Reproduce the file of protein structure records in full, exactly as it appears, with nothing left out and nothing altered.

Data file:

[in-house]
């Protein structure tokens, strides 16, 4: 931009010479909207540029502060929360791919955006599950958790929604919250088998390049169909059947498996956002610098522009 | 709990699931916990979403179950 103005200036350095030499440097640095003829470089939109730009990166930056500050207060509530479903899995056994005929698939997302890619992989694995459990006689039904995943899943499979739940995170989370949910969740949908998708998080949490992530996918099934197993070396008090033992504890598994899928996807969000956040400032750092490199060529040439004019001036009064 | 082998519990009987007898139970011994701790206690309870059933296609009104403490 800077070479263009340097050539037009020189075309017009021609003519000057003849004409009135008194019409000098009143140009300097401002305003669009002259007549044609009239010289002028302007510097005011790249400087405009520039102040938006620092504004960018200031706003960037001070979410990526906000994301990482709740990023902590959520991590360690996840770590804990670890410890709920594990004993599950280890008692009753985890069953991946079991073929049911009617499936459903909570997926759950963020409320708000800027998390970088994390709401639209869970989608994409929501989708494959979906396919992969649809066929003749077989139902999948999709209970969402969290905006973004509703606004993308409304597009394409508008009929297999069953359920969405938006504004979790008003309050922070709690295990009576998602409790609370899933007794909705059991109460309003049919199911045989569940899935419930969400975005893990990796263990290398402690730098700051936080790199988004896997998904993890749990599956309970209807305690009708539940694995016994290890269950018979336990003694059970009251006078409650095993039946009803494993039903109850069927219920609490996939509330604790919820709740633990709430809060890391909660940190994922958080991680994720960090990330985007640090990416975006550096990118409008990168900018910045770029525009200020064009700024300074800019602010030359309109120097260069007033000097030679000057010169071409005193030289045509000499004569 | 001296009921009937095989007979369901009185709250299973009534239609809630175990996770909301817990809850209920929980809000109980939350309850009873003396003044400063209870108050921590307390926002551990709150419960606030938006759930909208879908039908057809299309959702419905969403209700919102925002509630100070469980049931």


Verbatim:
[in-house]
């Protein structure tokens, strides 16, 4: 931009010479909207540029502060929360791919955006599950958790929604919250088998390049169909059947498996956002610098522009 | 709990699931916990979403179950 103005200036350095030499440097640095003829470089939109730009990166930056500050207060509530479903899995056994005929698939997302890619992989694995459990006689039904995943899943499979739940995170989370949910969740949908998708998080949490992530996918099934197993070396008090033992504890598994899928996807969000956040400032750092490199060529040439004019001036009064 | 082998519990009987007898139970011994701790206690309870059933296609009104403490 800077070479263009340097050539037009020189075309017009021609003519000057003849004409009135008194019409000098009143140009300097401002305003669009002259007549044609009239010289002028302007510097005011790249400087405009520039102040938006620092504004960018200031706003960037001070979410990526906000994301990482709740990023902590959520991590360690996840770590804990670890410890709920594990004993599950280890008692009753985890069953991946079991073929049911009617499936459903909570997926759950963020409320708000800027998390970088994390709401639209869970989608994409929501989708494959979906396919992969649809066929003749077989139902999948999709209970969402969290905006973004509703606004993308409304597009394409508008009929297999069953359920969405938006504004979790008003309050922070709690295990009576998602409790609370899933007794909705059991109460309003049919199911045989569940899935419930969400975005893990990796263990290398402690730098700051936080790199988004896997998904993890749990599956309970209807305690009708539940694995016994290890269950018979336990003694059970009251006078409650095993039946009803494993039903109850069927219920609490996939509330604790919820709740633990709430809060890391909660940190994922958080991680994720960090990330985007640090990416975006550096990118409008990168900018910045770029525009200020064009700024300074800019602010030359309109120097260069007033000097030679000057010169071409005193030289045509000499004569 | 001296009921009937095989007979369901009185709250299973009534239609809630175990996770909301817990809850209920929980809000109980939350309850009873003396003044400063209870108050921590307390926002551990709150419960606030938006759930909208879908039908057809299309959702419905969403209700919102925002509630100070469980049931």